Pocket Watch Stands a Timely Collectible

By Anne Gilbert
   Chances are you wouldn’t recognize a watch stand if you saw one. At first glance some look like small picture frames. The frames may be figural or even of a precious metal. They belong to a bygone era when watches were somewhat of a novelty and meant to be displayed when not worn. When they come to auction they may be referred to as a watch stand, watch hutch or watch holder.
   They are being rediscovered as unique collectibles. Never mind if you don’t collect pocket watches, the stands that displayed them are a fascinating collectibles category.
   Watch stands were as practical as they were decorative. When a delicate 18th or 19th century watch wasn’t carried in a pocket it needed a protective display case. The pocket watch was after all a status symbol, like today’s Rolex.
   Watch stands originated in Europe and were imported to America between 1725 and 1850. At that time watches were prized as mechanical wonders and usually owned only by the wealthy. Customarily women wore them attached to a chatelaine that was hung from the waist. The chatelaine was a chain girdle that held everything from scissors to scent bottles. Men carried watches suspended on a long chain.
   By the end of the 17th century watch mechanisms evolved, becoming more delicate, influenced by changes in temperature and vibrations. Either of these could upset the time keep mechanisms. They could no longer be hung on chains. Now, the watches needed to be protected. The creation of the watch stand solved the problem. Early versions had a rear pocket that held the watch and a circular opening in the front to display the face. Some were also designed to hold the thicker French watches. By the early 19th century less expensive watches were being made and affordable holders as well.
   However, many late 19th century watches were thinner didn’t fit into these holders, so, once again the form of the holder changed as did the materials. Figurals of pottery, metals or wood were popular, as well as glass examples. For the wealthy precious stones and metals were used.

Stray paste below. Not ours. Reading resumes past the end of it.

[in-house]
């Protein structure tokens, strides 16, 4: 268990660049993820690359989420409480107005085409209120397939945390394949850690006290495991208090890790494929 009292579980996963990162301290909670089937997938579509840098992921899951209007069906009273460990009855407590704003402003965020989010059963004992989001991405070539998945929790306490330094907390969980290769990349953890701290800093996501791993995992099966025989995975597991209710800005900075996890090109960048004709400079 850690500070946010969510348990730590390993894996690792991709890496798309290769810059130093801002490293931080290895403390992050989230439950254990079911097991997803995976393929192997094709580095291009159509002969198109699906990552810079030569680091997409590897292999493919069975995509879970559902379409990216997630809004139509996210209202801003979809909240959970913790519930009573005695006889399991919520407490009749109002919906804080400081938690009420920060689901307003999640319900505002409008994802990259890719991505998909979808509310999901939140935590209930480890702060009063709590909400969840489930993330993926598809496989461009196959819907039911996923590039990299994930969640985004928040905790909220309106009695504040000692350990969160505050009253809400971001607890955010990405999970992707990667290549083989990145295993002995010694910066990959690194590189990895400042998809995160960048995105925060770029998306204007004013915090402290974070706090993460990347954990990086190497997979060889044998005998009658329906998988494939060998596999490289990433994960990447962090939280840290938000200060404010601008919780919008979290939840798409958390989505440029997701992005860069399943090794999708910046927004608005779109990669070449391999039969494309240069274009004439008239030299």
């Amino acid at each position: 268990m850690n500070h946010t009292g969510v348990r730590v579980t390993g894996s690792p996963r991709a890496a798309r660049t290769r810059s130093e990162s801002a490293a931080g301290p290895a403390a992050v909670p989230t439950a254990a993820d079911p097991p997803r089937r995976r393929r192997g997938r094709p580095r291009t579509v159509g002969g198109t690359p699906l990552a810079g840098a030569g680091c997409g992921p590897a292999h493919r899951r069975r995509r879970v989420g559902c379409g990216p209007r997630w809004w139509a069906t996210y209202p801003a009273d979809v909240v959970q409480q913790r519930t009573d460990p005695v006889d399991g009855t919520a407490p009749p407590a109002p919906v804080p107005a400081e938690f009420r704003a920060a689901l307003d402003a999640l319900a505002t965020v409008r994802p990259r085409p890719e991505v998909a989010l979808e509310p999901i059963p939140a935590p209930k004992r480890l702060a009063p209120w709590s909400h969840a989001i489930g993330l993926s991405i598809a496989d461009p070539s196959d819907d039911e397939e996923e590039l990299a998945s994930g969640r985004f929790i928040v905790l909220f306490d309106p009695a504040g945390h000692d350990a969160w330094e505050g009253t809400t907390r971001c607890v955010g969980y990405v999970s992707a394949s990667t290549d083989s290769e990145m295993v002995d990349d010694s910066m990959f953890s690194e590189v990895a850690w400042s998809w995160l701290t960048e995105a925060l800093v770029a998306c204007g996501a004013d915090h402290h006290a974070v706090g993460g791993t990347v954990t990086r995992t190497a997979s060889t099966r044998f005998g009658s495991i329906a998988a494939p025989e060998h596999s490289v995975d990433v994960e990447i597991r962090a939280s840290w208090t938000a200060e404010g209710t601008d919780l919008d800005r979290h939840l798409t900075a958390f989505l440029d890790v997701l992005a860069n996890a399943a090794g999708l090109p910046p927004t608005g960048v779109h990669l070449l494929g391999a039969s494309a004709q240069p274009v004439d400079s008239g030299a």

CLUES: You can still find holders at auctions or retail settings. Collectors are finding the Staffordshire figural stands fun collectibles. A real discovery would be a 19th century Meissen porcelain holder. You can recognize them by the combination of a fine piece of Meissen sculpture, aligned with a circular holder and signature.    The more unusual the carving, the more expensive and desirable the piece. Some 19th century items made of precious metals and stones can fetch several thousand dollars at auction. Others can be offered on eBay for under $100.
   Depending on what style they are they can fit into a specific category. For instance if handcarved they could be part of a folk art collection. If they are in the early Art Deco style they could become part of a Mid-Century Modern collection.
   The good news for collectors is that they are out of fashion and often can be found unrecognized and underpriced.
   PHOTO CAPTION; (1) Pocket watch stand. Carved rabbit, Black Forest, Germany. PHOTO CREDIT: ANTIQUES ATLAS, UK. PHOTO CAPTION: (2) Cran-berry glass watch stand. PHOTO CREDIT: Heidelberg Fine antiques. Heidelberg MS.

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